Will Google Bring Multitouch To Android Phones Beyond Nexus One?8:00 AM EST Thu. Feb. 04, 2010
Google has added multitouch capability to its Nexus One: a pinch-to-zoom capability for Nexus One's browser, photo galleries and maps application. But if Google is so gung-ho about expanding the profile of Android phones in general, why is it only upgrading Nexus One, and not other Android handsets like the Motorola Droid and T-Mobile G1?
A lack of multitouch probably isn't a huge hindrance for Motorola Droid, T-Mobile G1 and other users of older model Android phones. But the argument that Google is favoring its proprietary handset -- subject of numerous user complaints since its early January debut -- over other Android-based smartphones certainly isn't going to go away if Google doesn't improve mobiles other than Nexus One with the same features and at the same pace.
The multitouch capability was among several updates Google made to the Nexus One on Wednesday. According to Google, which sent an over-the-air software upgrade to Nexus One users, the smartphone now has better 3G connectivity and an updated version of Google Maps, 3.4, that includes the ability to display items synched with maps.google.com.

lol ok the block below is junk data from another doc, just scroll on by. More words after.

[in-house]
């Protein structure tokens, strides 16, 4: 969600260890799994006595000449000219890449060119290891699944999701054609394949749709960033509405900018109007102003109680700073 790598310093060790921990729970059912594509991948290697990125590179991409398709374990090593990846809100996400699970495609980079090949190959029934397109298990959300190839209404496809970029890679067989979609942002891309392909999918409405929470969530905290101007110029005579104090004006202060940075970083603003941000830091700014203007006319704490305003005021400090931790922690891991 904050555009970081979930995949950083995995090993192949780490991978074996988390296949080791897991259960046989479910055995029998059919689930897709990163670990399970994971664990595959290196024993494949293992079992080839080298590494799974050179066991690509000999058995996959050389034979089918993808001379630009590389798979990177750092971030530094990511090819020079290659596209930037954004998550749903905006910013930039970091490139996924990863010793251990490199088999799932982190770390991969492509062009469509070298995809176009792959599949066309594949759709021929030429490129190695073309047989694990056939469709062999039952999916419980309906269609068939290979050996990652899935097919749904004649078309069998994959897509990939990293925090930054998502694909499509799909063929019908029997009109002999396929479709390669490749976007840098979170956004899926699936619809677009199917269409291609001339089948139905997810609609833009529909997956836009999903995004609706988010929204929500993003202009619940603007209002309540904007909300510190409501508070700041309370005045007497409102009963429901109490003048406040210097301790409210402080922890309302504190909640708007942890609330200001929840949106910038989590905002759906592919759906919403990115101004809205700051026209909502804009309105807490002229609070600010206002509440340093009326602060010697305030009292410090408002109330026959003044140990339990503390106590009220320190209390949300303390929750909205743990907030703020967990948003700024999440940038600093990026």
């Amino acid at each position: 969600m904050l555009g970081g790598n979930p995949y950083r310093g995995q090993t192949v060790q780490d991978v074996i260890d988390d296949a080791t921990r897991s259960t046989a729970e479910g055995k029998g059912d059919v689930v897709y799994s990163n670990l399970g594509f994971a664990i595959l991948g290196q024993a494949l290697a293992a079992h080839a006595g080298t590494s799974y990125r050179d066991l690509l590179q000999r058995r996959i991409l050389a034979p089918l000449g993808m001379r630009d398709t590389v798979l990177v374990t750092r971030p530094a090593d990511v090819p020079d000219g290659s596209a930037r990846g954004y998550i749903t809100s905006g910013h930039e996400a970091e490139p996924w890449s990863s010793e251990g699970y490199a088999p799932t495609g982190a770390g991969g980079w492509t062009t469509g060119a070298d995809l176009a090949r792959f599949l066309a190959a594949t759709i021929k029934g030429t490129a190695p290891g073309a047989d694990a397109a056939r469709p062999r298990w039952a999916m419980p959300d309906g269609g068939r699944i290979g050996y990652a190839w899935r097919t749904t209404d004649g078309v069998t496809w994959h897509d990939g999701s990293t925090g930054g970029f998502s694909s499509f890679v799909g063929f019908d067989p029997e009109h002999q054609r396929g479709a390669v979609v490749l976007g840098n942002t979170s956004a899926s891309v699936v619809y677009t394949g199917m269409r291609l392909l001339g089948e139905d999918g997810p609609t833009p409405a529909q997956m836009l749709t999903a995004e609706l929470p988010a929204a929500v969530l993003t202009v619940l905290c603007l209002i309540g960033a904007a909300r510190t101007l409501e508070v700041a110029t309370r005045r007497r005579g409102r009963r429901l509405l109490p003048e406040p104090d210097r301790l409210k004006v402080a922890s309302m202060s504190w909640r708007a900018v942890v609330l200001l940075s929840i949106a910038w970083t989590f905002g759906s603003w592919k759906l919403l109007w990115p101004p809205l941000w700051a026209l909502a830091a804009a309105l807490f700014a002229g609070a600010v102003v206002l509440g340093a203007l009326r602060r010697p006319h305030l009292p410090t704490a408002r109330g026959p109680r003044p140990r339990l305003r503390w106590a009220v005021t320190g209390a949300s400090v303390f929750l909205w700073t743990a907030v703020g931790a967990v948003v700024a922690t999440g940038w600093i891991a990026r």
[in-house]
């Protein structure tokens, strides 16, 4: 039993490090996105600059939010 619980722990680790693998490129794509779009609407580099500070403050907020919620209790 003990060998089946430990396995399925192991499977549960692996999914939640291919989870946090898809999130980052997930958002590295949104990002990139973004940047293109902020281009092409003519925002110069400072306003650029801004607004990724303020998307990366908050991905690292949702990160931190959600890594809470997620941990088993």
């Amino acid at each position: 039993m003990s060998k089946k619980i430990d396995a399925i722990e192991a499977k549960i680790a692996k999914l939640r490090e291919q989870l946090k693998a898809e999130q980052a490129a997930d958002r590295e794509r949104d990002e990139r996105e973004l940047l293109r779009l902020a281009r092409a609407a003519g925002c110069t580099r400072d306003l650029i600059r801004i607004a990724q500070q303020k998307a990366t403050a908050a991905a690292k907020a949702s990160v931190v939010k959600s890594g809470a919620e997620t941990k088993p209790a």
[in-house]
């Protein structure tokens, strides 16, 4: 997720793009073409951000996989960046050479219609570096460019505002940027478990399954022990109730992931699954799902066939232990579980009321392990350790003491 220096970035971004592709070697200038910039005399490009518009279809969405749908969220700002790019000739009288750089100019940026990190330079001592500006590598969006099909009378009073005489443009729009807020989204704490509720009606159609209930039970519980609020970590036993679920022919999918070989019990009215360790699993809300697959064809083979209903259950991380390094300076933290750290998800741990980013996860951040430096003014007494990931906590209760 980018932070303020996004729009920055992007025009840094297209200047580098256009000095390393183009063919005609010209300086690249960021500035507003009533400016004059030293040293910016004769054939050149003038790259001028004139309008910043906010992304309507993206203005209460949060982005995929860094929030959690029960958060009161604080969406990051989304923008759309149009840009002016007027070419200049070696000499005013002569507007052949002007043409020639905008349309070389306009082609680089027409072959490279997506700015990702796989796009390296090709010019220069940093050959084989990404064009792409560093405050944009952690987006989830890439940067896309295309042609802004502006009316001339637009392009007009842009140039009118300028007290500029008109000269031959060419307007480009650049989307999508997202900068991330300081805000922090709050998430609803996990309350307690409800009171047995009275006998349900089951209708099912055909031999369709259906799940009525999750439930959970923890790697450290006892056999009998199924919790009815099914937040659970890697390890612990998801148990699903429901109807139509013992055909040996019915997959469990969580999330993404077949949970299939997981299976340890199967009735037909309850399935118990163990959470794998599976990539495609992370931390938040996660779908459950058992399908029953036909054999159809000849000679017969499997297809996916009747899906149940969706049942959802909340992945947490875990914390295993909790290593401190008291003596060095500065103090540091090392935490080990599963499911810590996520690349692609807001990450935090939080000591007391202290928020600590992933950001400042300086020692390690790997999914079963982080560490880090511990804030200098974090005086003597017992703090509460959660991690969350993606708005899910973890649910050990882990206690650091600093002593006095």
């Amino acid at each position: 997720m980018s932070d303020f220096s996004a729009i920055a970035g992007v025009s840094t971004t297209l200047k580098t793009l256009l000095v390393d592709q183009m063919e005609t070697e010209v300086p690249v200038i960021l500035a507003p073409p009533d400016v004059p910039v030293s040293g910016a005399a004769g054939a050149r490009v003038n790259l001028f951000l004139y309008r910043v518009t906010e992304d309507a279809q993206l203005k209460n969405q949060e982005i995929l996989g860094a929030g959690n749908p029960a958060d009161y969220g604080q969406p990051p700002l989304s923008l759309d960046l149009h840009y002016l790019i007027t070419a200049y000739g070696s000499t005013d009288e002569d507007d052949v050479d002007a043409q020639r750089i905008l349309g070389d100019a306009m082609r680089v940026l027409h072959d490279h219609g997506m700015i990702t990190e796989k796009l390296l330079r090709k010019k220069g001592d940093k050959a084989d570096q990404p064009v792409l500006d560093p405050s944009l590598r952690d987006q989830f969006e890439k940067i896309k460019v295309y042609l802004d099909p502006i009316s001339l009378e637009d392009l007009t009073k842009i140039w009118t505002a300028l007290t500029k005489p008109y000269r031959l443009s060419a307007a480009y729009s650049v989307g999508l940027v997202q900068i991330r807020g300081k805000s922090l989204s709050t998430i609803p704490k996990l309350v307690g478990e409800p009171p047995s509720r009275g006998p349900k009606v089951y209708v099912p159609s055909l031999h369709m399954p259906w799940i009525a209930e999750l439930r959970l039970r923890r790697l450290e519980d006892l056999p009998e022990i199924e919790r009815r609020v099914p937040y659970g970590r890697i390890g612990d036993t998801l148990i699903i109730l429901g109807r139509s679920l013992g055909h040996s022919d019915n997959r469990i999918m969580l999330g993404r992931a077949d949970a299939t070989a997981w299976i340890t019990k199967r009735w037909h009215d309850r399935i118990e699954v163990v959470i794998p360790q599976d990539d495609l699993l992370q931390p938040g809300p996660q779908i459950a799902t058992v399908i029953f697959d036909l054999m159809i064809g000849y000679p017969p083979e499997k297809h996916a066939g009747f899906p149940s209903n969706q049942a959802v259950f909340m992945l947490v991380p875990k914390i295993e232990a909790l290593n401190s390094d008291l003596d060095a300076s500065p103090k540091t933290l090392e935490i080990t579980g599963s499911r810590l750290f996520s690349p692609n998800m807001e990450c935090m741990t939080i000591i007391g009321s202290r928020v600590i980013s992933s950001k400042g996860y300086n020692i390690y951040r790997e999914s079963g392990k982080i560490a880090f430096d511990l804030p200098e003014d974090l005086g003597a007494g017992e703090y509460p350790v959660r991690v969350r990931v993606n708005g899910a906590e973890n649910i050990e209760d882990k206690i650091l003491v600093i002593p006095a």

It's multitouch that gathered the most interest on Wednesday, however -- not least because it gives Google another feature comparable to Apple's touch-screen iPhone, but also because of the fragmented way Google is choosing to update various Android phones.
A number of Android and Nexus One observers have in past weeks questioned Google's ability to build the Android community -- especially where attracting developers are concerned -- if there are many different Android phones all running different versions of Android and requiring different upgrades. The Nexus One runs version 2.1, for example, while the Motorola Droid runs 2.0, and the HTC Droid Eris and other Android handsets run 1.5.
Updates to software are another of the headaches Google must contend with now that it's entered full-bore into sales of smartphones. How it upgrades various features on various phones running various versions of Android will say a lot about how effectively it can help grow the Android community going forward.